Deborah J. Benoit, University of Vermont Extension

There’s an old saying, “Good things come in small packages.” That’s certainly true of the tiny flowers that bloom in the spring. And fall is the perfect time to plant these bulbs.

We’re all familiar with the drifts of daffodils and tulips that brighten the view at winter’s end, but have you considered the supporting players in that panorama? Crocus probably comes to mind, but there are many other options for spring flowers that grow a mere 3-6 inches tall.

Among the first to bloom in the spring, snowdrops (Galanthus nivalis) live up to their name. These tiny white flowers with their drooping heads push through frozen ground as ice and snow begin their retreat. Snowdrops make a lovely show, particularly if planted in drifts.

Crocus and glory-of-the-snow (Chionodoxa) bulbs are among the many spring-blooming miniature bulbs available for purchase at garden centers and other local retailers in the fall.

Crocus and glory-of-the-snow (Chionodoxa) bulbs are among the many spring-blooming miniature bulbs available for purchase at garden centers and other local retailers in the fall.

Glory-of-the-snow (Chionodoxa) can often be seen as a flash of blue among the dull post-winter landscape, but they also are available in white and pink. They may be small, but mass planting makes quite an impact.

If you’re partial to blue, Iris reticulata, a dwarf iris, sports petite blue flowers with white and yellow markings. Grape hyacinth (Muscari) offers clusters of cobalt blue flowers atop its stem. Either will create a vibrant contrast when planted among bright yellow daffodils or a peaceful mood when combined with white tulips.

Another interesting spring bloomer is winter aconite (Eranthis hyemalis). This relative of the common buttercup is low growing with bright yellow flowers and forms mounded clumps.

And, of course, there are crocuses (Crocus vernus). These ever-popular spring-blooming bulbs can be found not only at garden centers but in grocery stores and other local retailers throughout the fall season. They come in a variety of colors, including white, yellow and purple.

The method you choose for planting will depend on the result you’re looking for. For individual placement, dig a hole 3-4 inches deep (see package directions for the specific bulb), place the bulb pointed end up and cover with soil. If you plan to line a path or walkway, you may find it simpler to dig a shallow trench that deep, scatter the bulbs in the trench, cover with soil and water the area.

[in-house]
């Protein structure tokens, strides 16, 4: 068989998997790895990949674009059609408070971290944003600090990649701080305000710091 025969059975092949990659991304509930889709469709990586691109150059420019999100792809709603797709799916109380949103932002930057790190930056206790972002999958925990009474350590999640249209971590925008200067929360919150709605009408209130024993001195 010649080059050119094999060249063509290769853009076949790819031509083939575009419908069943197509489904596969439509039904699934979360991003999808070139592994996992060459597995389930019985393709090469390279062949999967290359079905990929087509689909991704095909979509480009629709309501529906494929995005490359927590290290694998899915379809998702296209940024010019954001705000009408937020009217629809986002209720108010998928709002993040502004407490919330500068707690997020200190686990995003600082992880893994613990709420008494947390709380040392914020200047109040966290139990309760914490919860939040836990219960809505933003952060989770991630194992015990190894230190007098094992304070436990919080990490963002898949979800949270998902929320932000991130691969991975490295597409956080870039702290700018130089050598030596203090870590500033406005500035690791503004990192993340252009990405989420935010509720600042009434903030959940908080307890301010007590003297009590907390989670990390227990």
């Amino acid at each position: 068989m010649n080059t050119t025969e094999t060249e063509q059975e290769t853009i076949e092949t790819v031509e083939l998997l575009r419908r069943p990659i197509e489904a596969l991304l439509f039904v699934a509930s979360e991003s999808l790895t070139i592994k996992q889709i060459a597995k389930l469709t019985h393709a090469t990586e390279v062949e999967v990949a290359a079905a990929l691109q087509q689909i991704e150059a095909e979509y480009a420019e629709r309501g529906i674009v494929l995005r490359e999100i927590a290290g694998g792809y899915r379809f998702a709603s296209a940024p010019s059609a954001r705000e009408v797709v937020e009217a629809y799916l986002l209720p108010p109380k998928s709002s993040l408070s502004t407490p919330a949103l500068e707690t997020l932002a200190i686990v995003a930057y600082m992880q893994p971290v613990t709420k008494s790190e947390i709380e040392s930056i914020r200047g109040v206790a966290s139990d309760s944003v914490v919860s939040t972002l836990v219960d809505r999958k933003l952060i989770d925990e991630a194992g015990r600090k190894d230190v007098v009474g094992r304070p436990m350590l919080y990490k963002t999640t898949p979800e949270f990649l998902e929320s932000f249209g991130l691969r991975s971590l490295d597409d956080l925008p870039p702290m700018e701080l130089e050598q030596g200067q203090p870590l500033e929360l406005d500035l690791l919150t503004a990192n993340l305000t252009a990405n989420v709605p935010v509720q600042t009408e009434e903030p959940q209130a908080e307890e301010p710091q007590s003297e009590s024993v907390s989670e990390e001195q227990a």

If you’re planning to plant a larger area or a combination of bulbs such as daffodils and glory-of-the-snow, dig out the area you intend to plant to the depth needed for the largest bulb. Place those bulbs either individually where you’d like them to grow or, easier still, scatter the bulbs for a more natural look. Next, cover the larger bulbs with soil to the depth of the next smaller bulb.

For example, if you planted your larger bulbs (such as tulips) at 6 inches deep, you would cover them with soil until the planting area is at the depth for planting the smaller bulbs (such as crocus), approximately 3 inches deep. Again, place the bulbs individually or scatter them across the area. Then cover the bulbs with soil to reach the level of the surrounding ground and water the area.

Where to plant? Choose an area that will provide adequate sun, such as under deciduous trees or bushes that may provide full sun before they have leafed out in the spring. Soil should be moist and drain well. If too wet, the bulbs may rot.

When to plant? Now is the time. Even though most plants in the garden are fading and the air is chilly, as long as you can dig in the soil, you can plant spring-blooming bulbs. So, go for it.

Select your favorites and get them in the garden. When spring arrives, you’ll be glad you did.

(Deborah J. Benoit is a University of Vermont Extension master gardener from North Adams, Mass., who is part of Vermont’s Bennington County Chapter.)





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